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Fuel from sunlight

An MIT system could harness 40% of solar heat to produce clean hydrogen for transportation.

January 4, 2024

Hydrogen is a clean fuel that can power trucks, ships, and planes, but producing it usually requires fossil fuels. A new system conceptualized by MIT engineers uses the sun’s heat to split water and generate hydrogen without emitting greenhouse gases.

Previous attempts to produce solar thermochemical hydrogen, or STCH, have used only about 7% of incoming sunlight. The MIT researchers, led by professors Ahmed Ghoniem and Harry Tuller and postdoc Aniket Patankar, estimate that their design could harness up to 40%, making STCH a potentially scalable, affordable option to help decarbonize transportation.

a series of cubes with the nearest labelled "Hot Station" and showing an arrow to indicate O2 coming out. The furthest cubes are labelled "Cold Station" and show an arrow with H2 going out
COURTESY OF THE RESEARCHERS

In an STCH system, water in the form of steam is exposed to an oxygen-deficient metal oxide, which then grabs its oxygen, leaving hydrogen behind (a process similar to rusting but faster). The oxidized material is typically reheated in a vacuum to remove oxygen so the process can be repeated once the material cools.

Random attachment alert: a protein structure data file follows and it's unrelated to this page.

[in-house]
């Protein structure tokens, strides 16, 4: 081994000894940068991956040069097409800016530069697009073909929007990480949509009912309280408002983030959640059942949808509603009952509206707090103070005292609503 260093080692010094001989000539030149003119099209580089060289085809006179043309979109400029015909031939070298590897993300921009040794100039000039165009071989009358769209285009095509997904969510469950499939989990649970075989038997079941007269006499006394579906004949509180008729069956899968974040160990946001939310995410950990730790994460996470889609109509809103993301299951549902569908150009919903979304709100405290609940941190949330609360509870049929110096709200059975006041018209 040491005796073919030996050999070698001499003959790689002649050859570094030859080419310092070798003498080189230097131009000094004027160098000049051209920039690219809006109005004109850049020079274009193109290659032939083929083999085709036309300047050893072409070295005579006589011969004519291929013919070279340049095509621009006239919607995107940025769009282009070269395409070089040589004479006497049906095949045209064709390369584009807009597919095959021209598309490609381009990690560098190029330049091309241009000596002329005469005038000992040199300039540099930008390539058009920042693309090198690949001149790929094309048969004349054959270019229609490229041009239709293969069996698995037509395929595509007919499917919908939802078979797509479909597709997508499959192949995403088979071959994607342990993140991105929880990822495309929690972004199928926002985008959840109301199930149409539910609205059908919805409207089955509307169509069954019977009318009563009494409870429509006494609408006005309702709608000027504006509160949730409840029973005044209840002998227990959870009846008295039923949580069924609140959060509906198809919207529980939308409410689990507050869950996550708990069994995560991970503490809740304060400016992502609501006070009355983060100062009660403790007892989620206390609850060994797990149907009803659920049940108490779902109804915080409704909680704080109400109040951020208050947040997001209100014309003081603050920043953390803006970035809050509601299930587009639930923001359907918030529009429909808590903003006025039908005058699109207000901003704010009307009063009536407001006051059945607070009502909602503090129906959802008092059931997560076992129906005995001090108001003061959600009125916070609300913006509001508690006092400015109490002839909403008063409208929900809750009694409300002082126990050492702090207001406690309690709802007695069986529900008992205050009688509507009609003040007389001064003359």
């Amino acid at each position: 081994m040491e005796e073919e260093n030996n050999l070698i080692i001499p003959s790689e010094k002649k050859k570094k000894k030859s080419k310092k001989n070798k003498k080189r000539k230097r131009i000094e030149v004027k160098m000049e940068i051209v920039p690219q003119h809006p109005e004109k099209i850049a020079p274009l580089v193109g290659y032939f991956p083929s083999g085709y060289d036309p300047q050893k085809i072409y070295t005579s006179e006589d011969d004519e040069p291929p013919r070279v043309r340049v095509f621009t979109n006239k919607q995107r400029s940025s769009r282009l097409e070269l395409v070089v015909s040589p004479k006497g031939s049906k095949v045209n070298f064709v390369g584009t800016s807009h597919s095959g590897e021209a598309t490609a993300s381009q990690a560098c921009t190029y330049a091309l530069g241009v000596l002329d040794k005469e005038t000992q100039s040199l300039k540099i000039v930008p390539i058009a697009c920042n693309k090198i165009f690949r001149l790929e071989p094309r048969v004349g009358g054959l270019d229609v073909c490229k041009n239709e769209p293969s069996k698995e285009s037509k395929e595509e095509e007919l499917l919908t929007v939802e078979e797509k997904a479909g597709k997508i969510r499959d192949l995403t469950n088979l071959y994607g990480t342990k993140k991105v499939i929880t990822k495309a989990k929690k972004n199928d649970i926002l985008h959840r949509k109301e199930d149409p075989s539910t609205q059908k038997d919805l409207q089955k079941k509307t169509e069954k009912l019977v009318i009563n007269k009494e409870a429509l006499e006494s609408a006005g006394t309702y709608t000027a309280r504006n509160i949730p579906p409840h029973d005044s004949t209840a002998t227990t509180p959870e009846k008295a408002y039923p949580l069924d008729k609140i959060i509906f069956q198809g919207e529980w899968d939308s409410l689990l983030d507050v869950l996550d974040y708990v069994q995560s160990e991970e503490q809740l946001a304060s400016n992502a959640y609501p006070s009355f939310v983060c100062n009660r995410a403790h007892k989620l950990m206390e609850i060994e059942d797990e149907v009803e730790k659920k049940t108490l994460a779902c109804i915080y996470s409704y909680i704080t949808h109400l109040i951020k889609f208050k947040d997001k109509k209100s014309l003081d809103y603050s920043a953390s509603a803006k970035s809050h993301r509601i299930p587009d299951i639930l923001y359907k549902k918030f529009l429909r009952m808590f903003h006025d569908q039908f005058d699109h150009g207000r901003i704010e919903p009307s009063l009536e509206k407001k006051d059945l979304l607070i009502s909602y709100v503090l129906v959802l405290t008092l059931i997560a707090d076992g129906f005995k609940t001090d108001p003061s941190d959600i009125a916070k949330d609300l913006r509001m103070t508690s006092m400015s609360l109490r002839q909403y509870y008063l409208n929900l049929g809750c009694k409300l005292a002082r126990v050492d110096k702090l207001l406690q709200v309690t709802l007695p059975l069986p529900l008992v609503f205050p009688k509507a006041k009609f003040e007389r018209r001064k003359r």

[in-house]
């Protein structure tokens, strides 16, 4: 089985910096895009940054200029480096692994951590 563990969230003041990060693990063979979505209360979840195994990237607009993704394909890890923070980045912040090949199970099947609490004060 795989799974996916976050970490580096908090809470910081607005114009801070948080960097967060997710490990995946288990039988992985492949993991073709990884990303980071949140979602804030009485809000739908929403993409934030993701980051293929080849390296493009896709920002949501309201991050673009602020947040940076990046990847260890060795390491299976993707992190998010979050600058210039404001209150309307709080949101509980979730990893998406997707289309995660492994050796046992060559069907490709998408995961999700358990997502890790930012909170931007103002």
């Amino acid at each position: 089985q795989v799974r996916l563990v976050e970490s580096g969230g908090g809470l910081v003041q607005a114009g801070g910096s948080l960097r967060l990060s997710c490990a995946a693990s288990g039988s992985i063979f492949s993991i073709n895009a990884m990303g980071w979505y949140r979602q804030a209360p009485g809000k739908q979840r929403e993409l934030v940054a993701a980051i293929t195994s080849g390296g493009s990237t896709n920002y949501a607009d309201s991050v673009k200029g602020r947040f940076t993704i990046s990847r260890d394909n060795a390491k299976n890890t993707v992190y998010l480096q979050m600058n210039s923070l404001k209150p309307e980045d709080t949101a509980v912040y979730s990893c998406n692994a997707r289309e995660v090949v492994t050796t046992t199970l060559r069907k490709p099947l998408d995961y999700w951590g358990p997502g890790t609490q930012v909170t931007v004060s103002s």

In the MIT system, a train of box-shaped reactors housing the metal oxide would run on a circular track around a solar thermal source, such as a concentrated solar plant’s central receiving tower. Each reactor would first pass through a hot station, exposing it to the sun’s heat at temperatures of up to 1,500 °C, pulling oxygen out of the metal oxide and readying it to grab oxygen from steam. Upon moving to a cooler station (around 1,000 °C), the reactor would be exposed to steam to produce hydrogen.

Reactors on opposite sides of the track would exchange heat through thermal radiation, cooling hot reactors and heating cool ones—and keeping heat within the system. A second set of reactors operating at lower temperatures and circling the first train in the opposite direction would carry another oxidizing metal, which would absorb oxygen from the inner reactors. Both trains would run continuously, generating separate streams of hydrogen and oxygen.

The team plans to build a prototype and test it at Department of Energy labs.

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